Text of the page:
The water that cycles through Earth’s oceans, lakes, and atmosphere is just a portion of the water on this planet. A vast amount of water—as much as 2.5 times the mass of all surface reservoirs—is dispersed, molecule by molecule, in the mantle, where it influences mineral material properties and thus geological dynamics (see the article by Marc Hirschmann and David Kohlstedt, Physics Today, March 2012, page 40).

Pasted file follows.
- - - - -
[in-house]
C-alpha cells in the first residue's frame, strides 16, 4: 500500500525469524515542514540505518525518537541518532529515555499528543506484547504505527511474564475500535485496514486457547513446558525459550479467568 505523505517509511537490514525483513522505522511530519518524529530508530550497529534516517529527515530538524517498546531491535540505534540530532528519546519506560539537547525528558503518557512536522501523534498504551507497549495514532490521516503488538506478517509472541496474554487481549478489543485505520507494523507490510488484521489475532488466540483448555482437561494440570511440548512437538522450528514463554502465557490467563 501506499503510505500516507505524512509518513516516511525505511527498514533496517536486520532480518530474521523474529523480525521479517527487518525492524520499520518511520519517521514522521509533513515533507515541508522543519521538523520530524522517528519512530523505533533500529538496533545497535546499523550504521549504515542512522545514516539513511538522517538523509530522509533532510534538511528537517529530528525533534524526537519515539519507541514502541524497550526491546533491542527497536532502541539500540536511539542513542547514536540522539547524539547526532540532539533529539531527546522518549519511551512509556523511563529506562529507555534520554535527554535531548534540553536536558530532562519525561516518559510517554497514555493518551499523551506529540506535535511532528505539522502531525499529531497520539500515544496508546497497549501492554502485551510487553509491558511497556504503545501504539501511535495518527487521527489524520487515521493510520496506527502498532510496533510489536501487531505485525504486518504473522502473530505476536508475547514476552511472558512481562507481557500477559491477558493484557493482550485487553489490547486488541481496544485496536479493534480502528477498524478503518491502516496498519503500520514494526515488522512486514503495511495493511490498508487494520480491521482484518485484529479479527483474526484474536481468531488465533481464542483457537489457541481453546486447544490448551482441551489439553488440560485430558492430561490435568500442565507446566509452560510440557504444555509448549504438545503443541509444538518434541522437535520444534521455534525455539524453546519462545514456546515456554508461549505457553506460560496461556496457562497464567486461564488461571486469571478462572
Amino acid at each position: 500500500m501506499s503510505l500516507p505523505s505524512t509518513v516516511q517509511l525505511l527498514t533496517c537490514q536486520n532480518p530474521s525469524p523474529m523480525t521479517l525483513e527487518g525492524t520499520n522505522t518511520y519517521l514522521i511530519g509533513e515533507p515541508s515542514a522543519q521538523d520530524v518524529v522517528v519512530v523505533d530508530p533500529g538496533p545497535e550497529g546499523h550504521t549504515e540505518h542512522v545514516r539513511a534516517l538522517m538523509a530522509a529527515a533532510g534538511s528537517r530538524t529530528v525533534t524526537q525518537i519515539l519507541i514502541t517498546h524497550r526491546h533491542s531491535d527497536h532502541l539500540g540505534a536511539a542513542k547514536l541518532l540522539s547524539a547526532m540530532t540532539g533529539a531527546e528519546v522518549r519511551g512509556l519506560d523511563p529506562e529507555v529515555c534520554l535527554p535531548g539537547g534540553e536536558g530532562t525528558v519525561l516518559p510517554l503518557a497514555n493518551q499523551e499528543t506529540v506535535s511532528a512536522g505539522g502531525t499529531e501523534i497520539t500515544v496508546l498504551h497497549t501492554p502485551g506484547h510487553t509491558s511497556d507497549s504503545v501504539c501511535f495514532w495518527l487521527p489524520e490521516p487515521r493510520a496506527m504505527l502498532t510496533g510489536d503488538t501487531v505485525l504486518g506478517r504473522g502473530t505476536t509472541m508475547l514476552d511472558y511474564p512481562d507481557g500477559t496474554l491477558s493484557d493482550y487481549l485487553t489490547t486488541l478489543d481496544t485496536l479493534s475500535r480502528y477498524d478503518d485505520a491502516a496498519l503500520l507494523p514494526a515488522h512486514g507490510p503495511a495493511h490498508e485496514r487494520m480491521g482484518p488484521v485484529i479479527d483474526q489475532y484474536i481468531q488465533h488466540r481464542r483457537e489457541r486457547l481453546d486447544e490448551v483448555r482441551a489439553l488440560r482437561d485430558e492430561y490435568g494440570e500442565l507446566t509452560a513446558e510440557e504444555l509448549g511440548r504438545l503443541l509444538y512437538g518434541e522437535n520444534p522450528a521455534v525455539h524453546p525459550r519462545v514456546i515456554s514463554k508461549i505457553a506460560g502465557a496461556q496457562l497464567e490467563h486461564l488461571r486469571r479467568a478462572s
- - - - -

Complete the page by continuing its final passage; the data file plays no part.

On time scales of millions to billions of years, the water cycle includes exchanges into and out of the mantle, as illustrated in figure 1: Water is released, or degassed, from the mantle through mid-ocean ridges and volcanoes; it’s returned, or regassed, through the subduction of hydrated minerals in tectonic plates. Other volatile species—including compounds of carbon, nitrogen, and sulfur—engage in their own deep cycling.

With volatiles moving in and out of the mantle, the density and makeup of the...

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